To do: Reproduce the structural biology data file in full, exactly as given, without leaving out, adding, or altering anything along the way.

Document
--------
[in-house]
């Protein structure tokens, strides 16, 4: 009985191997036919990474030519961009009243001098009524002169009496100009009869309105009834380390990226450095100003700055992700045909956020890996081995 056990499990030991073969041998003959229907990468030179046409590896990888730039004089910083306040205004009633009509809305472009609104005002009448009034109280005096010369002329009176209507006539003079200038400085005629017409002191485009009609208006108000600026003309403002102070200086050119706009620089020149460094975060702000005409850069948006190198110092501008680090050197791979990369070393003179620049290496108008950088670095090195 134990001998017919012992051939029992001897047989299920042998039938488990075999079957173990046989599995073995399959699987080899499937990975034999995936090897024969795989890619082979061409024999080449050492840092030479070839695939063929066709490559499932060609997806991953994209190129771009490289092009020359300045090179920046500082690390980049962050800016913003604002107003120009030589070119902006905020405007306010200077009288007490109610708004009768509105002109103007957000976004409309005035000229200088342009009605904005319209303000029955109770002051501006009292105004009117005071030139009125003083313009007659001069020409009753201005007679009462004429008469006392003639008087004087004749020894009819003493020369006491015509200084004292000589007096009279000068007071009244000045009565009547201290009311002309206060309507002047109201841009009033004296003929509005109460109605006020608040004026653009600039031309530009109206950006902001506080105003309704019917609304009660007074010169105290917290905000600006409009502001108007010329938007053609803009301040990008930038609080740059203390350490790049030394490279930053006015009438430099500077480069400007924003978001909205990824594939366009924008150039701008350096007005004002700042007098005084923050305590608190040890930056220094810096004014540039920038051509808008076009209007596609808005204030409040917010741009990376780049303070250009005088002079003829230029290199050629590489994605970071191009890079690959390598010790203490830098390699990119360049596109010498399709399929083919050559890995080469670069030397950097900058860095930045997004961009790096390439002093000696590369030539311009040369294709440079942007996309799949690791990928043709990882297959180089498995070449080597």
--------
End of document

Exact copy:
[in-house]
């Protein structure tokens, strides 16, 4: 009985191997036919990474030519961009009243001098009524002169009496100009009869309105009834380390990226450095100003700055992700045909956020890996081995 056990499990030991073969041998003959229907990468030179046409590896990888730039004089910083306040205004009633009509809305472009609104005002009448009034109280005096010369002329009176209507006539003079200038400085005629017409002191485009009609208006108000600026003309403002102070200086050119706009620089020149460094975060702000005409850069948006190198110092501008680090050197791979990369070393003179620049290496108008950088670095090195 134990001998017919012992051939029992001897047989299920042998039938488990075999079957173990046989599995073995399959699987080899499937990975034999995936090897024969795989890619082979061409024999080449050492840092030479070839695939063929066709490559499932060609997806991953994209190129771009490289092009020359300045090179920046500082690390980049962050800016913003604002107003120009030589070119902006905020405007306010200077009288007490109610708004009768509105002109103007957000976004409309005035000229200088342009009605904005319209303000029955109770002051501006009292105004009117005071030139009125003083313009007659001069020409009753201005007679009462004429008469006392003639008087004087004749020894009819003493020369006491015509200084004292000589007096009279000068007071009244000045009565009547201290009311002309206060309507002047109201841009009033004296003929509005109460109605006020608040004026653009600039031309530009109206950006902001506080105003309704019917609304009660007074010169105290917290905000600006409009502001108007010329938007053609803009301040990008930038609080740059203390350490790049030394490279930053006015009438430099500077480069400007924003978001909205990824594939366009924008150039701008350096007005004002700042007098005084923050305590608190040890930056220094810096004014540039920038051509808008076009209007596609808005204030409040917010741009990376780049303070250009005088002079003829230029290199050629590489994605970071191009890079690959390598010790203490830098390699990119360049596109010498399709399929083919050559890995080469670069030397950097900058860095930045997004961009790096390439002093000696590369030539311009040369294709440079942007996309799949690791990928043709990882297959180089498995070449080597």